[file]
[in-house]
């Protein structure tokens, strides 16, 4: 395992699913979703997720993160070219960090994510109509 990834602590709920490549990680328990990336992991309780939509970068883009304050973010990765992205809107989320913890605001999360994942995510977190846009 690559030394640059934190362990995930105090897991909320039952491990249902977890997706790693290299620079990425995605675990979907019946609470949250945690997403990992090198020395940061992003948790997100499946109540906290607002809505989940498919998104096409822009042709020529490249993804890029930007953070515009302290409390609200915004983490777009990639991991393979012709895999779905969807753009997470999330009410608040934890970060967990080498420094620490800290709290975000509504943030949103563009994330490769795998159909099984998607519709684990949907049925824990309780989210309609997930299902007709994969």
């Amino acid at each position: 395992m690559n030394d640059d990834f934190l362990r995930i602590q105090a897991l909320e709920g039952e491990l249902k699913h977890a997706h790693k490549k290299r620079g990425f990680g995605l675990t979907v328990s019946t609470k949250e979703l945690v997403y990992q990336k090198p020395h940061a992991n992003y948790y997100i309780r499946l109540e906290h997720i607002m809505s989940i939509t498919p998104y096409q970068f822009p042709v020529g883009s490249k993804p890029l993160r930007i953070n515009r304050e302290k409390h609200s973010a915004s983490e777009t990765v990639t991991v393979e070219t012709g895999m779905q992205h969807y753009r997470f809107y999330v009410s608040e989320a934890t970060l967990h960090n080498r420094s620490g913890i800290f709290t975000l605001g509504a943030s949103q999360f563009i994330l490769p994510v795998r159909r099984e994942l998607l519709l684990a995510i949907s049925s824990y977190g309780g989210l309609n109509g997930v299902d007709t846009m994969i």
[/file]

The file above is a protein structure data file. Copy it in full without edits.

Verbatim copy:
[in-house]
């Protein structure tokens, strides 16, 4: 395992699913979703997720993160070219960090994510109509 990834602590709920490549990680328990990336992991309780939509970068883009304050973010990765992205809107989320913890605001999360994942995510977190846009 690559030394640059934190362990995930105090897991909320039952491990249902977890997706790693290299620079990425995605675990979907019946609470949250945690997403990992090198020395940061992003948790997100499946109540906290607002809505989940498919998104096409822009042709020529490249993804890029930007953070515009302290409390609200915004983490777009990639991991393979012709895999779905969807753009997470999330009410608040934890970060967990080498420094620490800290709290975000509504943030949103563009994330490769795998159909099984998607519709684990949907049925824990309780989210309609997930299902007709994969």
């Amino acid at each position: 395992m690559n030394d640059d990834f934190l362990r995930i602590q105090a897991l909320e709920g039952e491990l249902k699913h977890a997706h790693k490549k290299r620079g990425f990680g995605l675990t979907v328990s019946t609470k949250e979703l945690v997403y990992q990336k090198p020395h940061a992991n992003y948790y997100i309780r499946l109540e906290h997720i607002m809505s989940i939509t498919p998104y096409q970068f822009p042709v020529g883009s490249k993804p890029l993160r930007i953070n515009r304050e302290k409390h609200s973010a915004s983490e777009t990765v990639t991991v393979e070219t012709g895999m779905q992205h969807y753009r997470f809107y999330v009410s608040e989320a934890t970060l967990h960090n080498r420094s620490g913890i800290f709290t975000l605001g509504a943030s949103q999360f563009i994330l490769p994510v795998r159909r099984e994942l998607l519709l684990a995510i949907s049925s824990y977190g309780g989210l309609n109509g997930v299902d007709t846009m994969i």